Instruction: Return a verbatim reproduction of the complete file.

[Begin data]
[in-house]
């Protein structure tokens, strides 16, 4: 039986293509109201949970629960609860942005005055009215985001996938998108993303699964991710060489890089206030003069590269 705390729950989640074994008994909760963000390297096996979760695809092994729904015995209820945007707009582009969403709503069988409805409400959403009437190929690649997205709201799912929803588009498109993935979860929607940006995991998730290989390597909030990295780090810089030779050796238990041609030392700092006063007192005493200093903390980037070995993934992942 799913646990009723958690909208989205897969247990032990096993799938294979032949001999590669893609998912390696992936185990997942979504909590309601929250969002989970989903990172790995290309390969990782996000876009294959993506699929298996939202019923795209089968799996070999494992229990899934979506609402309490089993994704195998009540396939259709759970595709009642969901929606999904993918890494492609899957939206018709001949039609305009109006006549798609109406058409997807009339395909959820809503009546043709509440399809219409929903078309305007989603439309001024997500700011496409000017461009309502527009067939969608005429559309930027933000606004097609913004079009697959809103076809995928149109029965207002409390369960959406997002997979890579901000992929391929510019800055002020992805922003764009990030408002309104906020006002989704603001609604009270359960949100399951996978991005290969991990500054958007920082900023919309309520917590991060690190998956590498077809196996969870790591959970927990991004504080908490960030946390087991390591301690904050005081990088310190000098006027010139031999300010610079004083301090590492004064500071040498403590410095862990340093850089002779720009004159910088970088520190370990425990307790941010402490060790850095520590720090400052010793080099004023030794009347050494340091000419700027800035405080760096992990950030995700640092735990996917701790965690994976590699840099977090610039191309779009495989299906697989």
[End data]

[in-house]
């Protein structure tokens, strides 16, 4: 039986293509109201949970629960609860942005005055009215985001996938998108993303699964991710060489890089206030003069590269 705390729950989640074994008994909760963000390297096996979760695809092994729904015995209820945007707009582009969403709503069988409805409400959403009437190929690649997205709201799912929803588009498109993935979860929607940006995991998730290989390597909030990295780090810089030779050796238990041609030392700092006063007192005493200093903390980037070995993934992942 799913646990009723958690909208989205897969247990032990096993799938294979032949001999590669893609998912390696992936185990997942979504909590309601929250969002989970989903990172790995290309390969990782996000876009294959993506699929298996939202019923795209089968799996070999494992229990899934979506609402309490089993994704195998009540396939259709759970595709009642969901929606999904993918890494492609899957939206018709001949039609305009109006006549798609109406058409997807009339395909959820809503009546043709509440399809219409929903078309305007989603439309001024997500700011496409000017461009309502527009067939969608005429559309930027933000606004097609913004079009697959809103076809995928149109029965207002409390369960959406997002997979890579901000992929391929510019800055002020992805922003764009990030408002309104906020006002989704603001609604009270359960949100399951996978991005290969991990500054958007920082900023919309309520917590991060690190998956590498077809196996969870790591959970927990991004504080908490960030946390087991390591301690904050005081990088310190000098006027010139031999300010610079004083301090590492004064500071040498403590410095862990340093850089002779720009004159910088970088520190370990425990307790941010402490060790850095520590720090400052010793080099004023030794009347050494340091000419700027800035405080760096992990950030995700640092735990996917701790965690994976590699840099977090610039191309779009495989299906697989």